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The steak comes served on a warm stone plate, which keeps your beef warm (how sweet of them). Now it may look dry at first glance but the moment you stab your fork and knife into it, the juices start spilling out over the plate and you know for fact that the beef is well marbled. Putting it into your mouth is the most heavenly moment you will experience in this restaurant, the fats just immediately begin to melt in your mouth and as you chew on the tender meat, bouillon (aka meat juices) literally burst out every time you chew and overwhelm you with its richness. It’s such a deep and rich flavor that even though the beef is lightly seasoned, it still tastes so complex and amazing. Then, you go for another bite and it happens all over again. Yes I am in love.

Between bites you will find yourself reaching for your side dish just  to prolong this beautiful experience. My side dish of choice is their rice with wagyuu beef sauce in it. It’s got a slightly sweet taste like the rice of donburi but not sickeningly so, it compliments the steak perfectly and well, you can never go wrong with Japanese rice. Feel free to reach for your complimenting sauce (mine was Miso) if you feel like spicing up your beef worshiping experience.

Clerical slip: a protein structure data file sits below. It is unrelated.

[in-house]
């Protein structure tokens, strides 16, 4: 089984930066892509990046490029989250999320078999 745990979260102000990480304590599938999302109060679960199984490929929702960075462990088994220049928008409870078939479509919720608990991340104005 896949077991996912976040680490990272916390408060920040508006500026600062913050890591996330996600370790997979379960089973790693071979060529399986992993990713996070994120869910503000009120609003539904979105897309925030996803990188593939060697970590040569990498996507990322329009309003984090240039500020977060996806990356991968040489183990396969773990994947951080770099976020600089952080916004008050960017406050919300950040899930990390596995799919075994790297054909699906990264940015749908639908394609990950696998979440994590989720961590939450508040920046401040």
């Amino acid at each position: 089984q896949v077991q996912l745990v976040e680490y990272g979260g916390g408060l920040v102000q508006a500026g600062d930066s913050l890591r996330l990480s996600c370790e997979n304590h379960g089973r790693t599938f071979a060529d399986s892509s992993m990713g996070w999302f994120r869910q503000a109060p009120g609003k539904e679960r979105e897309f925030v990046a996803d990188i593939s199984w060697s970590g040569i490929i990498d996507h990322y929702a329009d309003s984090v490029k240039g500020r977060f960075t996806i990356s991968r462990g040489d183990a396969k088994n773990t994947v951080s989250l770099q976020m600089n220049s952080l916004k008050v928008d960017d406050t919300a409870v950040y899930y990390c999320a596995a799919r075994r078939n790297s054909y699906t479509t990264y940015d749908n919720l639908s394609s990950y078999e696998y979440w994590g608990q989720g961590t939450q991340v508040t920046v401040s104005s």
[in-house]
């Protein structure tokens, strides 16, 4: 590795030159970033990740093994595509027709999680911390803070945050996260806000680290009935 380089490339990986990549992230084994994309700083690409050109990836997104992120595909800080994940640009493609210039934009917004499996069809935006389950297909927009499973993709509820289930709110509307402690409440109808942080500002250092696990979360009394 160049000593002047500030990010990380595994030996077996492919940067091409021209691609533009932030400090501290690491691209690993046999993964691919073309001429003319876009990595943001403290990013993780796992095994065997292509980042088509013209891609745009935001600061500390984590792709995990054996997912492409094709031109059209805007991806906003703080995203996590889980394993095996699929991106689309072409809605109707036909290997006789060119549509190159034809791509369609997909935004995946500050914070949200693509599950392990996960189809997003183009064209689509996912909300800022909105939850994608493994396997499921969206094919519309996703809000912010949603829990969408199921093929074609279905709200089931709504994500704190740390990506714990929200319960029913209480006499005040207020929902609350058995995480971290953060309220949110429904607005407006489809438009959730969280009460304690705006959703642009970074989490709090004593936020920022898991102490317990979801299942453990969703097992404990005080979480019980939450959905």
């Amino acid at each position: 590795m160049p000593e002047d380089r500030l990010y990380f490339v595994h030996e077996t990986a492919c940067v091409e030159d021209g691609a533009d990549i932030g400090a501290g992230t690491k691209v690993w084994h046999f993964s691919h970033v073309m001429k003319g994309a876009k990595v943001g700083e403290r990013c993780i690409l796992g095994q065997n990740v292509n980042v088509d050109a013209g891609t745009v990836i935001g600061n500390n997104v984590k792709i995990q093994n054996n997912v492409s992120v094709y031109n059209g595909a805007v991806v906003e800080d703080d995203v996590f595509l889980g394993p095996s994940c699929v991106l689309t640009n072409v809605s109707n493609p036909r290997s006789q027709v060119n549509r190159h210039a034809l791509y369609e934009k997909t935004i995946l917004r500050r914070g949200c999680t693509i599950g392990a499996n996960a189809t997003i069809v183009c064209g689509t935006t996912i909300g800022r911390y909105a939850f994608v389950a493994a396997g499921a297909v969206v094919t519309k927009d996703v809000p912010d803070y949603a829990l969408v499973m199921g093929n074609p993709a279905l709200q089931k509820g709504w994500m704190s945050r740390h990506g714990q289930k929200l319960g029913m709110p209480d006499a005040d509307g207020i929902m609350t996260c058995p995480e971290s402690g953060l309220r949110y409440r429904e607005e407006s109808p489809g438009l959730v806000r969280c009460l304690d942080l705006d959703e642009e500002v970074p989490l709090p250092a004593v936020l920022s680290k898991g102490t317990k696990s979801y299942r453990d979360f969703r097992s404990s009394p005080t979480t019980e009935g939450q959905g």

There really is no way to express in words how good steak at Fat Cow is. You just have to experience it yourself. But I can safely say that Fat Cow has ruined steak for me completely, after you have tasted this steak heaven there is no going back, every other steak you ever try will simply taste like bland chewy meat/rubber.

And sadly eating this steak everyday just isn’t an option. Not only because  of its richness but because dining at Fat Cow requires a lot money. My mom and I rang up a bill of $300++, so as you can guess, it’s definitely a place for special occasions and dates.

Before I forget, I did have dessert as well

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They call it Hokkaido Steamed milk, I call it milk pudding, it’s all the same thing. There is red bean on the side but I choose to ignore it. After the mindblowing experience of the beef, nothing else could move me as much as that did for the day, but their desserts are a sweet note to end on anyway. It’s Hokkaido milk, nuff said. But if I had to elaborate, lets just say that if I grew up in Hokkaido, I’d be a really really fat kid. Their diary product is just unparalled.

And that just about sums up my Fat Cow experience.

What, there’s no criticism?

Well, of course not. I’m not a food critic, who are compelled to find flaw in everything and anything.

I’m just a foodie who feels the need to rave and rant about how amazing food at Fat Cow is.

To conclude, Fat Cow is amazing and amazingly expensive. I’d recommend it for dates and anniversaries and special occasions, where you won’t be concerned about how much you’ll be spending on food. But they make parting with your money really easy with their orgasmic food and almost butler-like service. So, GO TO FAT COW.

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Fat Cow